By John Knox
Political reporter, BBC Scotland
Alex Salmond brought his winter festival to an end with a public reading, on video, of "A man's a man for a' that". It's his favourite poem from his "top Scot of all time", Robert Burns.
Robert Burns is Alex Salmond's "top Scot of all time"
The first minister admires the "man of independent mind" and he "looks and laughs" at a great many things.
At decision time on Wednesday, Mr Salmond was smiling broadly as the SNP's first budget cleared its first hurdle, by 64 votes to 62.
The Conservatives decided they'd won two important concessions which allowed them to support the budget.
The finance secretary John Swinney will look again at recruiting more police officers and he'll try to bring forward the rate cut for small businesses.
Labour moved an amendment to increase the number of apprenticeships and provide a nursery place for every vulnerable two-year old.
The Liberal Democrats confined their demand to a budget that was less "opaque". Both were defeated.
The two Green MSPs abstained after they'd been assured that there would be a "carbon assessment" for every line of the budget next year and there will be no more support for new air routes into Scotland.
And that left the woman of "independent mind", Margo Macdonald.
She wanted "those three little words" and she got them... capital city supplement.
But it will have to wait till next year's budget.
The chamber fell as silent as Burns' mouse when the vote was taken.
"Campbell soup" had made it back from hospital in time to press her yes button.
The South of Scotland MSP Aileen Campbell scalded her left hand while she helped herself to soup in the parliamentary canteen.
Ms Campbell made it back to Parliament after the soup incident
"What though on hamely fare we dine, a vote's a vote for a' that."
So there we have it: a budget of £31bn next year, rising to £35bn in 2010, more or less in the bag.
The Conservatives say they've yet to see the colour of Mr Swinney's money in the finance committee next week, but it's now likely they will support the SNP again in the final vote on the budget on 6 February.
However, the smile fell from Mr Salmond's face on Thursday when he was forced to change tack over prison policy.
It was a notable victory for Wendy Alexander, the Labour leader, still struggling to shake off her donation demons and hoping that she will not have to follow Peter Hain into the corner called "I'm off to clear my name".
She raised the appalling case of the 28-year-old man Robert Foye, who absconded from Castle Huntly open prison last summer and raped a 16-year-old girl.
Mr Salmond agreed there were "deficiencies in the system" and said the independent commission he had set up, under the former Labour first minister Henry McLeish, would deal with them.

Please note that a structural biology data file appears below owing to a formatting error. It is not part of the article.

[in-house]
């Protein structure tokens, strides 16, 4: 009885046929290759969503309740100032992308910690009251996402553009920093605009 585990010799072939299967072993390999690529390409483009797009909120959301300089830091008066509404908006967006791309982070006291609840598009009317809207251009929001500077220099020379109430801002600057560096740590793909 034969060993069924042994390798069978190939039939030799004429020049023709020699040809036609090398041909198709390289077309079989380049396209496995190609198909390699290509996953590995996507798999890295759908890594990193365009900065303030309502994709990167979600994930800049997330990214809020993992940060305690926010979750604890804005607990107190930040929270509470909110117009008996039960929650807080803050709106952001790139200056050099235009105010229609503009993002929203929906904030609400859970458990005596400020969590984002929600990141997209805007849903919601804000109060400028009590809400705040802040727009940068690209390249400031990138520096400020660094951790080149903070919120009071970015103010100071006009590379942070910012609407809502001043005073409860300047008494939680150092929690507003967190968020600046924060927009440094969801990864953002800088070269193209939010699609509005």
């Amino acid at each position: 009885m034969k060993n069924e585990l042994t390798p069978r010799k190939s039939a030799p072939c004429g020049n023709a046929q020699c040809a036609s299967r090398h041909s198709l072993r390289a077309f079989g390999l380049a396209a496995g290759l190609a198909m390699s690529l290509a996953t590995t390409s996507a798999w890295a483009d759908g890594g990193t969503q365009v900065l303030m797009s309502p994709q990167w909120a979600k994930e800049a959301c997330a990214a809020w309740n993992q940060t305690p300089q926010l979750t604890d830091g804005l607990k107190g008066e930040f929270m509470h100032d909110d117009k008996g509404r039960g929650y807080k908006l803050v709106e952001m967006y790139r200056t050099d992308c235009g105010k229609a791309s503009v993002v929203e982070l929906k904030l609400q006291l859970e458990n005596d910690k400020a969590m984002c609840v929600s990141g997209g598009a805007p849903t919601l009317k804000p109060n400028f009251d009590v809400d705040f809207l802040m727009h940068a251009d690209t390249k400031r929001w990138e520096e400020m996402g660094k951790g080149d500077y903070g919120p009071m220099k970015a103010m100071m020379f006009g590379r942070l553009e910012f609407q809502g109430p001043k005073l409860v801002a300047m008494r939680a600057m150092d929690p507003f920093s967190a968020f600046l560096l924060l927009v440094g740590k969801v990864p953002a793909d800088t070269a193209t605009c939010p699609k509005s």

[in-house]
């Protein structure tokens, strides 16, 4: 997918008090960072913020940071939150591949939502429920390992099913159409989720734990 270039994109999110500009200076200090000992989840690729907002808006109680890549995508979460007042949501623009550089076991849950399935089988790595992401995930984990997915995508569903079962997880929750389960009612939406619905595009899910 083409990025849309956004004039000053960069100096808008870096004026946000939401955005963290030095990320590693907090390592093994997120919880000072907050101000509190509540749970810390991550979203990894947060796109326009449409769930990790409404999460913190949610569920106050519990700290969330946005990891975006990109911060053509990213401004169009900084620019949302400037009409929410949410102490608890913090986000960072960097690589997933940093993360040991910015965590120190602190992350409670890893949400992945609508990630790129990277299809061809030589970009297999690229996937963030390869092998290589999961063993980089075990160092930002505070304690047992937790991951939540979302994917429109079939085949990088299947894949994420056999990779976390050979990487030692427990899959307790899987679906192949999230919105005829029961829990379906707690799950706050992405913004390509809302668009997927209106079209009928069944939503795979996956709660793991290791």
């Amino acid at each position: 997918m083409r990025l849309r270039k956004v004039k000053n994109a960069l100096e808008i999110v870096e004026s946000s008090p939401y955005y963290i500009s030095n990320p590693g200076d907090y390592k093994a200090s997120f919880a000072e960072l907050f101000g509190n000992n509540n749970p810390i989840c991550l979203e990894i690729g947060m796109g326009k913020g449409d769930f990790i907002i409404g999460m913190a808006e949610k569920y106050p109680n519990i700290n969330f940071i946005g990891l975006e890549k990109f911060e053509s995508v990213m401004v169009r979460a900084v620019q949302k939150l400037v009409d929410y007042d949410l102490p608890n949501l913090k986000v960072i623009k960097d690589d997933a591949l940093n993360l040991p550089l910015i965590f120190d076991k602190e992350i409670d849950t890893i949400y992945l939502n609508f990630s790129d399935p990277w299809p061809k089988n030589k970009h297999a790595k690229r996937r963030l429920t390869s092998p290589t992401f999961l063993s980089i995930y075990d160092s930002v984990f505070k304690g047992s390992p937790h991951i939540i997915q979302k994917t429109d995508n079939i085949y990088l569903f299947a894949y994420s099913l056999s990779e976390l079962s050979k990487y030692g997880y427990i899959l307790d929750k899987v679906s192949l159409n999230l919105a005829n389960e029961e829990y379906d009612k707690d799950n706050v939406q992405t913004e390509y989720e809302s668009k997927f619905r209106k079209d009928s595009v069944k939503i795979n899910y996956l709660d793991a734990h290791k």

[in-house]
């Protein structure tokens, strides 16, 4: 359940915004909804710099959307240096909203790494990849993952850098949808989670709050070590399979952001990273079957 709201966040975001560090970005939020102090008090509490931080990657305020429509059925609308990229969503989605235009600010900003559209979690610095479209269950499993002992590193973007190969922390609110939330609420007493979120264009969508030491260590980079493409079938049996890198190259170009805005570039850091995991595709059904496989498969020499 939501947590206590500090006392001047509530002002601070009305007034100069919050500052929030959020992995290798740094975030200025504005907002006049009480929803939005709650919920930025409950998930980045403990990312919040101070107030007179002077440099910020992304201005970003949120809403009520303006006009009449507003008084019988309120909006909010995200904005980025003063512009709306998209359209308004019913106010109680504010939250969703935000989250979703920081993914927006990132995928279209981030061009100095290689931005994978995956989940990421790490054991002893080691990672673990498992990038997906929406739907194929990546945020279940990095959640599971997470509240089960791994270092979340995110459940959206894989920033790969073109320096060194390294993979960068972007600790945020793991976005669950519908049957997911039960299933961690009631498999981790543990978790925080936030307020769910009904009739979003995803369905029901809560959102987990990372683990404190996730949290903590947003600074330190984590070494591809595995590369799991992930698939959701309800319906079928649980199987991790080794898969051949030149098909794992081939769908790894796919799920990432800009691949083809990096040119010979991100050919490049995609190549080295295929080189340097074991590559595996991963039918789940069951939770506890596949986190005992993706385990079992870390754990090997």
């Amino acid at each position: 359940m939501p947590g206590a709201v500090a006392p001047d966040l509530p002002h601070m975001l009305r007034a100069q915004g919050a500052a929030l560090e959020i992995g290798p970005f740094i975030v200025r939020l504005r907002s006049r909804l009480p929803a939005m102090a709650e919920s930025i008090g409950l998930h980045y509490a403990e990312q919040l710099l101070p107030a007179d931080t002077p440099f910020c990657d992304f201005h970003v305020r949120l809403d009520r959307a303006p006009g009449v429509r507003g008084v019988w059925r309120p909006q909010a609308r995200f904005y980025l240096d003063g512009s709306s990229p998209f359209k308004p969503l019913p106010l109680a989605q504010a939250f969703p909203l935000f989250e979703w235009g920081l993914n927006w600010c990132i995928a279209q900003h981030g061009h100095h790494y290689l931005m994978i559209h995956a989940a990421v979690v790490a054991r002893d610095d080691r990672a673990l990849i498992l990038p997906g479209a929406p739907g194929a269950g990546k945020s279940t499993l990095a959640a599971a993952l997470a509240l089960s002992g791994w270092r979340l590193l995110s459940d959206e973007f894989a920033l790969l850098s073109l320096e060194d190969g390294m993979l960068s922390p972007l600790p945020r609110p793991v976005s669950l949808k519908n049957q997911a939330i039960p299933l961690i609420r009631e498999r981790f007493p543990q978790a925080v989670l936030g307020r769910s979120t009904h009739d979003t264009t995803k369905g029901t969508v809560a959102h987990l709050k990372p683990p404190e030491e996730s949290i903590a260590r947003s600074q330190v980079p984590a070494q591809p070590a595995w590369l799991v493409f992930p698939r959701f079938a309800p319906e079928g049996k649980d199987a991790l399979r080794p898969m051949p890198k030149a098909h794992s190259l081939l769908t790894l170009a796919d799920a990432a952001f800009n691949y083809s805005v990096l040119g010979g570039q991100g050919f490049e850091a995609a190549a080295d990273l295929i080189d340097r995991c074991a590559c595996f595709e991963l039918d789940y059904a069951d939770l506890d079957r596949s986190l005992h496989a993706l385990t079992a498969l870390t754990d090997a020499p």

But within an hour of question time, the Justice Secretary Kenny MacAskill had ordered an immediate review of procedures at Castle Huntly and he was writing to the commission specifically adding day-release policy to its remit.
The Conservative leader Annabel Goldie said the Foye case was just the latest in "a spiralling pattern of escapes" which her party had warned about last October.
Last year there were 66 absconders from Castle Huntly, the year before there were 37.
"Those who pose a danger to society never deserve the benefit of the doubt," she said.
Scotland is aiming to cut down on waste sent to landfill
On Thursday morning the environment minister Richard Lochhead was standing knee deep in rubbish at a recycling centre.
In the afternoon he was in parliament announcing that he's set a target of 70% recycling of municipal waste by 2025. The current level is around 25%.
He also set a limit of a quarter of any council's waste that could be sent to an incinerator. Large "white elephant" incinerators will not be allowed.
There were debates this week on health, bio-diversity and the teaching of history in schools.
The justice committee brought out a report saying Scotland needed more police officers.
And the local government committee returned to its inquiry into the Trump golf course planning application.
Alex Salmond was back on the stand, at 0830 GMT on Wednesday morning.
The questioning was more hostile than last week's but it failed to find anything new, except that Mr Salmond admitted he handed the phone to Mr Trump's representatives so that they could speak directly to the chief planner the day before their plans were "called in".
"That may not have been against the rules, but it was unwise," said Labour's chief inquisitor, Johann Lamont.
At that I could see the words going through Mr Salmond's mind from his second favourite poem, "Address to the Unco Good":
Gently scan your brother man,
Still gentler sister woman:
Tho' they may gang a kennin wrang,
To step aside is human.